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Washington Guv Raises Possibility Of Legal Action If KC-X Doesn't Go To Boeing

Gregoire Believes Hometown Team Will Win Contract

At this writing, Boeing hasn't lost the US Air Force's KC-X contract to provide the service with new tankers just yet -- and many analysts feel a Boeing win over a team comprised of EADS and Northrop Grumman is all-but assured. But that didn't stop the governor of Washington from threatening a possible legal protest if Boeing is denied the contract.

Speaking to reporters Tuesday after a meeting with the state's congressional delegation, Gov. Chris Gregoire said the state could file a congressional inquiry or take another course of action if Boeing isn't awarded the KC-X deal.

A decision from the Air Force was originally said to be coming as soon as Wednesday evening... though officials said Wednesday afternoon not to expect an annoucement until Friday, at the earliest.

Gregoire then stressed she still believes Boeing will come out on top, reports The Seattle Post-Intelligencer. "I'm banking on us getting it," she said. "I just think we win if it's done absolutely without politics, based on experience, work force, all of that. So I'm feeling good about this.

"If we don't win, then I think there'll be a lot of questions asked about why in the world would Boeing, with that work force, that expertise, that experience, that history -- how could they not have gotten this?" Gregoire then added, muddying the waters somewhat. "My sense is there'll be a lot of questions raised and then we'll get into the protest."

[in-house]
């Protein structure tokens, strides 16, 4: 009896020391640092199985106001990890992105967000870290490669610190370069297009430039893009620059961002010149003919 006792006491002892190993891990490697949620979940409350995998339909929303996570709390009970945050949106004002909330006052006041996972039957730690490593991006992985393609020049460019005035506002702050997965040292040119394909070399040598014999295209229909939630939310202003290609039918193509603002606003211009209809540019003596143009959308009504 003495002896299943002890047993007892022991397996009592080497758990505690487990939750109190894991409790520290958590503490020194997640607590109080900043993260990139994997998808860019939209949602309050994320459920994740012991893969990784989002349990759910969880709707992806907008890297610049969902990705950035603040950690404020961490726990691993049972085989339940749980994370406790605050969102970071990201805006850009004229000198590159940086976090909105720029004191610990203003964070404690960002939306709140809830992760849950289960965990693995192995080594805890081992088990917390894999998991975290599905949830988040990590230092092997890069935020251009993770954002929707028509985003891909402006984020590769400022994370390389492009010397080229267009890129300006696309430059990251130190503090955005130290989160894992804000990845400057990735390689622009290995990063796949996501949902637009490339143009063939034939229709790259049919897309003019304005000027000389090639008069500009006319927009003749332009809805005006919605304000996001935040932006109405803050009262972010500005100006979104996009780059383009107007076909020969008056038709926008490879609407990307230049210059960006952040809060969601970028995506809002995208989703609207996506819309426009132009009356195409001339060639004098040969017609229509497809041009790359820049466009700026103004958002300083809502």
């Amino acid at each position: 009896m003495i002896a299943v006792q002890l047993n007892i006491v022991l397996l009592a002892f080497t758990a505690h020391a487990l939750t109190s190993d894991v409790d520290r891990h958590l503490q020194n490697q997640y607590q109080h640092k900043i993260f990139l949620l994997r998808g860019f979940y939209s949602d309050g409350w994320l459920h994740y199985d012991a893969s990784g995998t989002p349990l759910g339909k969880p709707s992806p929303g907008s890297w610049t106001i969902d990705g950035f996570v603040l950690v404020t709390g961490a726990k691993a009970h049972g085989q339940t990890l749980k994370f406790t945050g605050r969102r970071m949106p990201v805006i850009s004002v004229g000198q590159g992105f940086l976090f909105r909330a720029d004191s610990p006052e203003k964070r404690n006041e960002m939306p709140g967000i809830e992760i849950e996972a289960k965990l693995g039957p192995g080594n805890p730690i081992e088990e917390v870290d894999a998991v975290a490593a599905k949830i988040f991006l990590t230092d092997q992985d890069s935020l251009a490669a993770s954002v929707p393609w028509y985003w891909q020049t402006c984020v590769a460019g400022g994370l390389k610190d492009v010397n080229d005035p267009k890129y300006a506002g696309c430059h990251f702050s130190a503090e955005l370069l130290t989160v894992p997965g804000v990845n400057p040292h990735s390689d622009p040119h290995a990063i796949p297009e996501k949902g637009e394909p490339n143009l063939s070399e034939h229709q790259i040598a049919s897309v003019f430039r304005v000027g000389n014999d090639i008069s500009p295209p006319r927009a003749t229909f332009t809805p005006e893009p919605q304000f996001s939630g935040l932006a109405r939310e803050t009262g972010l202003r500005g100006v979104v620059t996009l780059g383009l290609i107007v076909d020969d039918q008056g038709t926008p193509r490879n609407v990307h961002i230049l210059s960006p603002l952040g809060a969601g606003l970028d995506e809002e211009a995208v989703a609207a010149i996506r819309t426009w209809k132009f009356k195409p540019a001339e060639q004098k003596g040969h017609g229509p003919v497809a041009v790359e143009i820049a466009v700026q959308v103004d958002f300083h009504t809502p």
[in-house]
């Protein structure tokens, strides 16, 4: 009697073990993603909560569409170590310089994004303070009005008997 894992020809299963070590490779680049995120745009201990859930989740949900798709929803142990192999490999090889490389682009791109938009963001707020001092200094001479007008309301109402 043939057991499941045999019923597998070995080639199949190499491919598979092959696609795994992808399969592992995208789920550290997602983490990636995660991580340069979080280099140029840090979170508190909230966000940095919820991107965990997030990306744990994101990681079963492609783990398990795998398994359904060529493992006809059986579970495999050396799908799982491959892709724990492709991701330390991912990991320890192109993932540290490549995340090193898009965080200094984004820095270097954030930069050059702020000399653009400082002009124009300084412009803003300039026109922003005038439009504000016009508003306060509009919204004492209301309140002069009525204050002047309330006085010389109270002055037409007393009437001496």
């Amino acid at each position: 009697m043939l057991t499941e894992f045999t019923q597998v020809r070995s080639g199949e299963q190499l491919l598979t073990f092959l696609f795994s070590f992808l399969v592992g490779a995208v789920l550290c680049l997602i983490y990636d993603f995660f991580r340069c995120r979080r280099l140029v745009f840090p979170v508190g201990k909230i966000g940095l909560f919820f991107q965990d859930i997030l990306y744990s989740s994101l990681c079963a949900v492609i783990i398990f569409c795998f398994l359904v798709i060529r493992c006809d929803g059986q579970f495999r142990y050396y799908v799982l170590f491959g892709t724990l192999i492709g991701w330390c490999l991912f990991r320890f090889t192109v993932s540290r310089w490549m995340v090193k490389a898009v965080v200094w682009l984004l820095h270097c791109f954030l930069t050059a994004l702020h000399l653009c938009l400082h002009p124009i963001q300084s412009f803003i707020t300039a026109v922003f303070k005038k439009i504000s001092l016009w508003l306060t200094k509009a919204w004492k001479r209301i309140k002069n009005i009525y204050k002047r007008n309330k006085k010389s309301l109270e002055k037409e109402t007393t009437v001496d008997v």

Of course, Gregoire isn't the first person to raise the ominous specter of legal action, from either side of the hotly-contested KC-X battle. As ANN has reported extensively, Boeing is offering its KC-767 aerial refueling platform to replace 179 aging KC-135 tankers in the Air Force fleet; Northrop/EADS has countered with a variant of its KC-330 Multi-Role Tanker Transport.

Boeing recently delivered the first KC-767 to Japan, albeit one year behind schedule; the KC-330 is still undergoing development.

The contract to be awarded shortly is the first of three phases of the KC-X program, which aims to ultimately replace 502 aging tankers. Both sides have appealed to lawmakers in Washington and Kansas (Boeing) and Alabama (EADS/Northrop) to support their respective bids, touting new jobs and economic growth.

Federal law allows losing bidders on federal contracts to appeal to the Government Accountability Office, if they allege the agency involved violated terms of the procurement agreement when selecting the winning contract.

Such a battle is now underway with another Air Force program -- the CSAR-X search-and-rescue helicopter bid, which was originally awarded to Boeing's HH-47 in November 2006. Losing bidders Sikorsky and Lockheed promptly lodged protests... and the Air Force, after some stalling, agreed to reopen the bidding process last year.

There's also a fair amount of political irony here... as in 2005, Gregoire was among the most vocal supporters of efforts by three Washington counties to bring the KC-30 assembly plant to the state.

FMI: www.af.mil, www.boeing.com, www.governor.wa.gov

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